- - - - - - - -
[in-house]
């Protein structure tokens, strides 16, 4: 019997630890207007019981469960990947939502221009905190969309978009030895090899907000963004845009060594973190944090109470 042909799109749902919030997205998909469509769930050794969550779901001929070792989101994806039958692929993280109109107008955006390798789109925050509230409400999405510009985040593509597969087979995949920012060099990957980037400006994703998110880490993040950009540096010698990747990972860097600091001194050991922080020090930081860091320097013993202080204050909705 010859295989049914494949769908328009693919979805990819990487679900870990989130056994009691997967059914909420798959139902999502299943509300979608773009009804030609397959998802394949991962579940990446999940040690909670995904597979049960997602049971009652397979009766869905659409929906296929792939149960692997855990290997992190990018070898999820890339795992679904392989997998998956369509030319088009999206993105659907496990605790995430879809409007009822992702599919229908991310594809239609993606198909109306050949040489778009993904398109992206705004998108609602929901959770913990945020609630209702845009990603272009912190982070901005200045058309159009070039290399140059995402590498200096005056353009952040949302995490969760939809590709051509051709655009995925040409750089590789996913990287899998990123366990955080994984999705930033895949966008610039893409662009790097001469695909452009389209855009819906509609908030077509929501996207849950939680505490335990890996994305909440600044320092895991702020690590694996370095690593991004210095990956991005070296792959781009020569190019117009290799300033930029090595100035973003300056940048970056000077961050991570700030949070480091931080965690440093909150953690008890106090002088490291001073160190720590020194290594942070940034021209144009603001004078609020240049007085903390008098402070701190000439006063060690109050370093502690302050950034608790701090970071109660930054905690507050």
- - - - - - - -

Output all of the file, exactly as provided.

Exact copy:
[in-house]
């Protein structure tokens, strides 16, 4: 019997630890207007019981469960990947939502221009905190969309978009030895090899907000963004845009060594973190944090109470 042909799109749902919030997205998909469509769930050794969550779901001929070792989101994806039958692929993280109109107008955006390798789109925050509230409400999405510009985040593509597969087979995949920012060099990957980037400006994703998110880490993040950009540096010698990747990972860097600091001194050991922080020090930081860091320097013993202080204050909705 010859295989049914494949769908328009693919979805990819990487679900870990989130056994009691997967059914909420798959139902999502299943509300979608773009009804030609397959998802394949991962579940990446999940040690909670995904597979049960997602049971009652397979009766869905659409929906296929792939149960692997855990290997992190990018070898999820890339795992679904392989997998998956369509030319088009999206993105659907496990605790995430879809409007009822992702599919229908991310594809239609993606198909109306050949040489778009993904398109992206705004998108609602929901959770913990945020609630209702845009990603272009912190982070901005200045058309159009070039290399140059995402590498200096005056353009952040949302995490969760939809590709051509051709655009995925040409750089590789996913990287899998990123366990955080994984999705930033895949966008610039893409662009790097001469695909452009389209855009819906509609908030077509929501996207849950939680505490335990890996994305909440600044320092895991702020690590694996370095690593991004210095990956991005070296792959781009020569190019117009290799300033930029090595100035973003300056940048970056000077961050991570700030949070480091931080965690440093909150953690008890106090002088490291001073160190720590020194290594942070940034021209144009603001004078609020240049007085903390008098402070701190000439006063060690109050370093502690302050950034608790701090970071109660930054905690507050």